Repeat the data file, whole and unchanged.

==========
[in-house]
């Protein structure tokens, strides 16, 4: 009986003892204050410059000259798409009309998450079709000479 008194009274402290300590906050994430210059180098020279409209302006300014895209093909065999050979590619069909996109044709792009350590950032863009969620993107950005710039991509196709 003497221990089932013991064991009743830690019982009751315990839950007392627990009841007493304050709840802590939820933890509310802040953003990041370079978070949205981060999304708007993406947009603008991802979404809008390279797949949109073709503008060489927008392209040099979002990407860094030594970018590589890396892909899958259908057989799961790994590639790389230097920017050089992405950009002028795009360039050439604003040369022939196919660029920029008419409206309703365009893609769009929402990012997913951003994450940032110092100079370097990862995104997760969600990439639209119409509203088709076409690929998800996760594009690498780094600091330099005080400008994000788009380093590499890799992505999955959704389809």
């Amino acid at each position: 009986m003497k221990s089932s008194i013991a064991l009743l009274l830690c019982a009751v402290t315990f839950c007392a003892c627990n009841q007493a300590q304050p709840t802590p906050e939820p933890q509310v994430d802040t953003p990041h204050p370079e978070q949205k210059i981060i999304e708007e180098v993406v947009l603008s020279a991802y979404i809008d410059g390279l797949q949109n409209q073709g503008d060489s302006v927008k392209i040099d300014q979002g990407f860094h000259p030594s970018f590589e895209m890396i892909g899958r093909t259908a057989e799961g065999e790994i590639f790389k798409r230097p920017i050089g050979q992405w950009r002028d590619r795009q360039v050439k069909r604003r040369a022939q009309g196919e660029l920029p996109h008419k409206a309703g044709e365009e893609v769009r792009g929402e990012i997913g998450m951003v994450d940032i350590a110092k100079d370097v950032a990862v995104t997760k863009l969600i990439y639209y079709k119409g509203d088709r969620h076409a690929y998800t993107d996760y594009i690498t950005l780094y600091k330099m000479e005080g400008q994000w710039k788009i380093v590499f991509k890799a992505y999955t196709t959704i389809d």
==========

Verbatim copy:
[in-house]
């Protein structure tokens, strides 16, 4: 009986003892204050410059000259798409009309998450079709000479 008194009274402290300590906050994430210059180098020279409209302006300014895209093909065999050979590619069909996109044709792009350590950032863009969620993107950005710039991509196709 003497221990089932013991064991009743830690019982009751315990839950007392627990009841007493304050709840802590939820933890509310802040953003990041370079978070949205981060999304708007993406947009603008991802979404809008390279797949949109073709503008060489927008392209040099979002990407860094030594970018590589890396892909899958259908057989799961790994590639790389230097920017050089992405950009002028795009360039050439604003040369022939196919660029920029008419409206309703365009893609769009929402990012997913951003994450940032110092100079370097990862995104997760969600990439639209119409509203088709076409690929998800996760594009690498780094600091330099005080400008994000788009380093590499890799992505999955959704389809």
């Amino acid at each position: 009986m003497k221990s089932s008194i013991a064991l009743l009274l830690c019982a009751v402290t315990f839950c007392a003892c627990n009841q007493a300590q304050p709840t802590p906050e939820p933890q509310v994430d802040t953003p990041h204050p370079e978070q949205k210059i981060i999304e708007e180098v993406v947009l603008s020279a991802y979404i809008d410059g390279l797949q949109n409209q073709g503008d060489s302006v927008k392209i040099d300014q979002g990407f860094h000259p030594s970018f590589e895209m890396i892909g899958r093909t259908a057989e799961g065999e790994i590639f790389k798409r230097p920017i050089g050979q992405w950009r002028d590619r795009q360039v050439k069909r604003r040369a022939q009309g196919e660029l920029p996109h008419k409206a309703g044709e365009e893609v769009r792009g929402e990012i997913g998450m951003v994450d940032i350590a110092k100079d370097v950032a990862v995104t997760k863009l969600i990439y639209y079709k119409g509203d088709r969620h076409a690929y998800t993107d996760y594009i690498t950005l780094y600091k330099m000479e005080g400008q994000w710039k788009i380093v590499f991509k890799a992505y999955t196709t959704i389809d």